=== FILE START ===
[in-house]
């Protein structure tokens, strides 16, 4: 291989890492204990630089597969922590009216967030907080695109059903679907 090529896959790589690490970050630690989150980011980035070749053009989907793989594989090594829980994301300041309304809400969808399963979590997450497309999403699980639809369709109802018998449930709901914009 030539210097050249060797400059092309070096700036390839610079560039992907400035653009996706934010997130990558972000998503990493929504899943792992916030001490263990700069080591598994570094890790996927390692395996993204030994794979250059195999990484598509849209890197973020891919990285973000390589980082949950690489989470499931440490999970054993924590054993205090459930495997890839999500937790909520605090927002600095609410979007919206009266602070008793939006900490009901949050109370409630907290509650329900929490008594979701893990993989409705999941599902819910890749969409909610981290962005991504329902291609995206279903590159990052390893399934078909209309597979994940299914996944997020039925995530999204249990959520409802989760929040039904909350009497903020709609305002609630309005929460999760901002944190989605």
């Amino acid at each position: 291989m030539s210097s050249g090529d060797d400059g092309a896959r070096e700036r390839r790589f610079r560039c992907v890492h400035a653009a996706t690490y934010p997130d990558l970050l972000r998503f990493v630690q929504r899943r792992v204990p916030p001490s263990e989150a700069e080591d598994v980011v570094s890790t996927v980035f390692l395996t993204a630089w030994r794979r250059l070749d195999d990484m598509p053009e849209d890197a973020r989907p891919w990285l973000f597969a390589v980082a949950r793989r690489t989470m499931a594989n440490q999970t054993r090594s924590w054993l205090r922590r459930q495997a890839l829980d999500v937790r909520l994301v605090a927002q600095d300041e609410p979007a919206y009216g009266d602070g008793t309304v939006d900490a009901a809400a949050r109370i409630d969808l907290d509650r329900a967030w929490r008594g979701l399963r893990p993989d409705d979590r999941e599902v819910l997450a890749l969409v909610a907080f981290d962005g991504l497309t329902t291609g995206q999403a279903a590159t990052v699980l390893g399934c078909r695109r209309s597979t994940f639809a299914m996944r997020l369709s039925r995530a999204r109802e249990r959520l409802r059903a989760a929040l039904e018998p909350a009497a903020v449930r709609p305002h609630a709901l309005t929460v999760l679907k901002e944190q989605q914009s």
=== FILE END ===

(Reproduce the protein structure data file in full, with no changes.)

[in-house]
């Protein structure tokens, strides 16, 4: 291989890492204990630089597969922590009216967030907080695109059903679907 090529896959790589690490970050630690989150980011980035070749053009989907793989594989090594829980994301300041309304809400969808399963979590997450497309999403699980639809369709109802018998449930709901914009 030539210097050249060797400059092309070096700036390839610079560039992907400035653009996706934010997130990558972000998503990493929504899943792992916030001490263990700069080591598994570094890790996927390692395996993204030994794979250059195999990484598509849209890197973020891919990285973000390589980082949950690489989470499931440490999970054993924590054993205090459930495997890839999500937790909520605090927002600095609410979007919206009266602070008793939006900490009901949050109370409630907290509650329900929490008594979701893990993989409705999941599902819910890749969409909610981290962005991504329902291609995206279903590159990052390893399934078909209309597979994940299914996944997020039925995530999204249990959520409802989760929040039904909350009497903020709609305002609630309005929460999760901002944190989605």
């Amino acid at each position: 291989m030539s210097s050249g090529d060797d400059g092309a896959r070096e700036r390839r790589f610079r560039c992907v890492h400035a653009a996706t690490y934010p997130d990558l970050l972000r998503f990493v630690q929504r899943r792992v204990p916030p001490s263990e989150a700069e080591d598994v980011v570094s890790t996927v980035f390692l395996t993204a630089w030994r794979r250059l070749d195999d990484m598509p053009e849209d890197a973020r989907p891919w990285l973000f597969a390589v980082a949950r793989r690489t989470m499931a594989n440490q999970t054993r090594s924590w054993l205090r922590r459930q495997a890839l829980d999500v937790r909520l994301v605090a927002q600095d300041e609410p979007a919206y009216g009266d602070g008793t309304v939006d900490a009901a809400a949050r109370i409630d969808l907290d509650r329900a967030w929490r008594g979701l399963r893990p993989d409705d979590r999941e599902v819910l997450a890749l969409v909610a907080f981290d962005g991504l497309t329902t291609g995206q999403a279903a590159t990052v699980l390893g399934c078909r695109r209309s597979t994940f639809a299914m996944r997020l369709s039925r995530a999204r109802e249990r959520l409802r059903a989760a929040l039904e018998p909350a009497a903020v449930r709609p305002h609630a709901l309005t929460v999760l679907k901002e944190q989605q914009s």